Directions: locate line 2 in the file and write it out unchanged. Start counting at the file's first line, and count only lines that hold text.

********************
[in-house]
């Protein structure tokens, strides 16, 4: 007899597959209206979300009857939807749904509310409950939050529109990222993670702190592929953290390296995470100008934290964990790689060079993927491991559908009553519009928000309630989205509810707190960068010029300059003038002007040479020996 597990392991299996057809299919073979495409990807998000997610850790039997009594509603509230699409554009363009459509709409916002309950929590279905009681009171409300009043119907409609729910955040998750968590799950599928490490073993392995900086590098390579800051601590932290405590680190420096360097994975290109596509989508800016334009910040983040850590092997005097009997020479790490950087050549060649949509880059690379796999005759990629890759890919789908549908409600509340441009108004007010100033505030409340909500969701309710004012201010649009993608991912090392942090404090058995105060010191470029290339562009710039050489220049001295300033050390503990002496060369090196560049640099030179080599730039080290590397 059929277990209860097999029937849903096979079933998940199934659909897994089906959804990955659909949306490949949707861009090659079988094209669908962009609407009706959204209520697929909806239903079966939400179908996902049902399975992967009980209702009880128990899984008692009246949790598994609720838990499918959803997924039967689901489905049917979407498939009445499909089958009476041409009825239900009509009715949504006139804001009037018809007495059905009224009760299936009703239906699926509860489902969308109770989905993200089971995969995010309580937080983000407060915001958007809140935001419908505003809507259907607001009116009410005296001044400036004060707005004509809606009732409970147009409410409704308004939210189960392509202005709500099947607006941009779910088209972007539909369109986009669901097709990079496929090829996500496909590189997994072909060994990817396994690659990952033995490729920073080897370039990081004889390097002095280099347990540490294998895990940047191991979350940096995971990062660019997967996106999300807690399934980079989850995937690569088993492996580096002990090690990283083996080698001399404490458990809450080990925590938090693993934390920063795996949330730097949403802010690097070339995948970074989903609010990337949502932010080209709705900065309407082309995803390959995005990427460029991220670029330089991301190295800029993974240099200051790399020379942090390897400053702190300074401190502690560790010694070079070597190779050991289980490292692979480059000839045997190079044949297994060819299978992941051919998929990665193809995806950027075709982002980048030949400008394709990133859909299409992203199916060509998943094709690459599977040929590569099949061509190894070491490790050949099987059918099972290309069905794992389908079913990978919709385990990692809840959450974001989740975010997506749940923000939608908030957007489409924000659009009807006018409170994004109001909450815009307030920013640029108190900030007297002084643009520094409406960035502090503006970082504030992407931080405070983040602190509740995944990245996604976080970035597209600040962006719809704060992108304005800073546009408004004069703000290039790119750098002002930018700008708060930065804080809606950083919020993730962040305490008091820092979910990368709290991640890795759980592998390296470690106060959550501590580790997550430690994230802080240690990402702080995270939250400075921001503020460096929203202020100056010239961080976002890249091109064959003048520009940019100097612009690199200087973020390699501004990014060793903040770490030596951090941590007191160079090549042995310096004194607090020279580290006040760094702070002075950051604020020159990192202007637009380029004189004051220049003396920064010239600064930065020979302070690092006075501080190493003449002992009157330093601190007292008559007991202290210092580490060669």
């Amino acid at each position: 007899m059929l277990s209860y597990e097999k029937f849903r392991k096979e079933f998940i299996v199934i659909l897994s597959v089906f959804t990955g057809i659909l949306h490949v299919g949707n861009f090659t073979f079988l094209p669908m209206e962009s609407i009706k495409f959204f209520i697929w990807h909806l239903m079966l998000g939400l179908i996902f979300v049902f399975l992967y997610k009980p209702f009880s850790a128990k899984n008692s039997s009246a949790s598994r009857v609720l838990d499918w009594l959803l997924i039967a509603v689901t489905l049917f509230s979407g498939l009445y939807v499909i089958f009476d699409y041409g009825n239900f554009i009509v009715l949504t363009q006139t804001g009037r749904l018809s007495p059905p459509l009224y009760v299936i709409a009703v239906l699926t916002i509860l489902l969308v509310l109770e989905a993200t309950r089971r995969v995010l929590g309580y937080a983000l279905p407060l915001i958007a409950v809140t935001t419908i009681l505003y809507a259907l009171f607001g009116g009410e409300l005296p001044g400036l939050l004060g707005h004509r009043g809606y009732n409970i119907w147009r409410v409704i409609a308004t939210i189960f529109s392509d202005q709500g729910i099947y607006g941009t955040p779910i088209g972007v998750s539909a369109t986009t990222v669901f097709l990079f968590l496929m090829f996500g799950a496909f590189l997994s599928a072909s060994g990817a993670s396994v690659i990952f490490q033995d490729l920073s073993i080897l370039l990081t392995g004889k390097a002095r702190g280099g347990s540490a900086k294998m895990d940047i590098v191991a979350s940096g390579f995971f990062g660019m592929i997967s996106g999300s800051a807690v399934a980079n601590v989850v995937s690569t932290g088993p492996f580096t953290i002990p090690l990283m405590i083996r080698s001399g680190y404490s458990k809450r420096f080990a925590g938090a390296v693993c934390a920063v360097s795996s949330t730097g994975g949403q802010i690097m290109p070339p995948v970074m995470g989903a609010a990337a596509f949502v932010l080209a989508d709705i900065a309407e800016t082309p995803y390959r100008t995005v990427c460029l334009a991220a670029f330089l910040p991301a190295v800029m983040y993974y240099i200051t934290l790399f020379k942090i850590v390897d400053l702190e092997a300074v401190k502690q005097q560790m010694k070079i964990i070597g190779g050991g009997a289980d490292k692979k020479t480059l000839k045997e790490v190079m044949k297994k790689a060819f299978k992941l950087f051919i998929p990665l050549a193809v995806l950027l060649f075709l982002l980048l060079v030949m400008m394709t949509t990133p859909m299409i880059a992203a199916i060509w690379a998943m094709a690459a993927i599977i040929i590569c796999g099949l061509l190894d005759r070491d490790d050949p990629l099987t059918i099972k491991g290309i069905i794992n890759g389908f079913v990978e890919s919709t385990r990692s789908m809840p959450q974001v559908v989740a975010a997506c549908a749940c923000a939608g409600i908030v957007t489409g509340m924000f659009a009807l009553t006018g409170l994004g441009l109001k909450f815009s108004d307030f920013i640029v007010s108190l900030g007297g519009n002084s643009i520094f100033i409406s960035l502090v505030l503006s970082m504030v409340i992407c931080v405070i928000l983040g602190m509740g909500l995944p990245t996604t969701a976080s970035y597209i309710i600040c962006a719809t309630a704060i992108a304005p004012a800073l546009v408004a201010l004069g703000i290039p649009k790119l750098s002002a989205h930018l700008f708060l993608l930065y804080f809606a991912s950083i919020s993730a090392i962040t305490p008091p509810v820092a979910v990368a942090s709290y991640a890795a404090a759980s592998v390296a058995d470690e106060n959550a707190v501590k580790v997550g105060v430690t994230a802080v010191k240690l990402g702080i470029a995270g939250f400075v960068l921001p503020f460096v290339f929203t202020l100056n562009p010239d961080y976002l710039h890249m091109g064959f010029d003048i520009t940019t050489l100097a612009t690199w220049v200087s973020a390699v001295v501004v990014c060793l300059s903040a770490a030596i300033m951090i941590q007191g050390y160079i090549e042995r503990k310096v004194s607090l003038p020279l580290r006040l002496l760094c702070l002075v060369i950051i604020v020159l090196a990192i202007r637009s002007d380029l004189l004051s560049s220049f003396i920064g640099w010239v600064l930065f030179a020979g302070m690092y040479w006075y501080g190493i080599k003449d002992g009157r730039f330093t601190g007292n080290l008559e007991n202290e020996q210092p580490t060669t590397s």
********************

């Protein structure tokens, strides 16, 4: 007899597959209206979300009857939807749904509310409950939050529109990222993670702190592929953290390296995470100008934290964990790689060079993927491991559908009553519009928000309630989205509810707190960068010029300059003038002007040479020996 597990392991299996057809299919073979495409990807998000997610850790039997009594509603509230699409554009363009459509709409916002309950929590279905009681009171409300009043119907409609729910955040998750968590799950599928490490073993392995900086590098390579800051601590932290405590680190420096360097994975290109596509989508800016334009910040983040850590092997005097009997020479790490950087050549060649949509880059690379796999005759990629890759890919789908549908409600509340441009108004007010100033505030409340909500969701309710004012201010649009993608991912090392942090404090058995105060010191470029290339562009710039050489220049001295300033050390503990002496060369090196560049640099030179080599730039080290590397 059929277990209860097999029937849903096979079933998940199934659909897994089906959804990955659909949306490949949707861009090659079988094209669908962009609407009706959204209520697929909806239903079966939400179908996902049902399975992967009980209702009880128990899984008692009246949790598994609720838990499918959803997924039967689901489905049917979407498939009445499909089958009476041409009825239900009509009715949504006139804001009037018809007495059905009224009760299936009703239906699926509860489902969308109770989905993200089971995969995010309580937080983000407060915001958007809140935001419908505003809507259907607001009116009410005296001044400036004060707005004509809606009732409970147009409410409704308004939210189960392509202005709500099947607006941009779910088209972007539909369109986009669901097709990079496929090829996500496909590189997994072909060994990817396994690659990952033995490729920073080897370039990081004889390097002095280099347990540490294998895990940047191991979350940096995971990062660019997967996106999300807690399934980079989850995937690569088993492996580096002990090690990283083996080698001399404490458990809450080990925590938090693993934390920063795996949330730097949403802010690097070339995948970074989903609010990337949502932010080209709705900065309407082309995803390959995005990427460029991220670029330089991301190295800029993974240099200051790399020379942090390897400053702190300074401190502690560790010694070079070597190779050991289980490292692979480059000839045997190079044949297994060819299978992941051919998929990665193809995806950027075709982002980048030949400008394709990133859909299409992203199916060509998943094709690459599977040929590569099949061509190894070491490790050949099987059918099972290309069905794992389908079913990978919709385990990692809840959450974001989740975010997506749940923000939608908030957007489409924000659009009807006018409170994004109001909450815009307030920013640029108190900030007297002084643009520094409406960035502090503006970082504030992407931080405070983040602190509740995944990245996604976080970035597209600040962006719809704060992108304005800073546009408004004069703000290039790119750098002002930018700008708060930065804080809606950083919020993730962040305490008091820092979910990368709290991640890795759980592998390296470690106060959550501590580790997550430690994230802080240690990402702080995270939250400075921001503020460096929203202020100056010239961080976002890249091109064959003048520009940019100097612009690199200087973020390699501004990014060793903040770490030596951090941590007191160079090549042995310096004194607090020279580290006040760094702070002075950051604020020159990192202007637009380029004189004051220049003396920064010239600064930065020979302070690092006075501080190493003449002992009157330093601190007292008559007991202290210092580490060669």